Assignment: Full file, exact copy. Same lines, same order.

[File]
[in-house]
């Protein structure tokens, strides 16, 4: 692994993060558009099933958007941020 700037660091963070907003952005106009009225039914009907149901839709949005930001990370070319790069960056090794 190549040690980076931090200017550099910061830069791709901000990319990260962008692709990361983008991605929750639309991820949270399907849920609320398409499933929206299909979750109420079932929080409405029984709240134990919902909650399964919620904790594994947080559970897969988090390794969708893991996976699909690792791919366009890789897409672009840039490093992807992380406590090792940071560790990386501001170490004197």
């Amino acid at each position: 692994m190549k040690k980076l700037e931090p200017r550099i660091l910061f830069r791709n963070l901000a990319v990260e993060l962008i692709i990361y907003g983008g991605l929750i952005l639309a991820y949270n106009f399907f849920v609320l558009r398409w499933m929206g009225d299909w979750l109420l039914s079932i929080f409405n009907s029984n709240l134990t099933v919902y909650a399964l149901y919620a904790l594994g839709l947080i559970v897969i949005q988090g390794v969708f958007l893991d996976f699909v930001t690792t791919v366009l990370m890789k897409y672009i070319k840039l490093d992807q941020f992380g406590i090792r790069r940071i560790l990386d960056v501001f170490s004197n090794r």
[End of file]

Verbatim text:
[in-house]
């Protein structure tokens, strides 16, 4: 692994993060558009099933958007941020 700037660091963070907003952005106009009225039914009907149901839709949005930001990370070319790069960056090794 190549040690980076931090200017550099910061830069791709901000990319990260962008692709990361983008991605929750639309991820949270399907849920609320398409499933929206299909979750109420079932929080409405029984709240134990919902909650399964919620904790594994947080559970897969988090390794969708893991996976699909690792791919366009890789897409672009840039490093992807992380406590090792940071560790990386501001170490004197």
């Amino acid at each position: 692994m190549k040690k980076l700037e931090p200017r550099i660091l910061f830069r791709n963070l901000a990319v990260e993060l962008i692709i990361y907003g983008g991605l929750i952005l639309a991820y949270n106009f399907f849920v609320l558009r398409w499933m929206g009225d299909w979750l109420l039914s079932i929080f409405n009907s029984n709240l134990t099933v919902y909650a399964l149901y919620a904790l594994g839709l947080i559970v897969i949005q988090g390794v969708f958007l893991d996976f699909v930001t690792t791919v366009l990370m890789k897409y672009i070319k840039l490093d992807q941020f992380g406590i090792r790069r940071i560790l990386d960056v501001f170490s004197n090794r």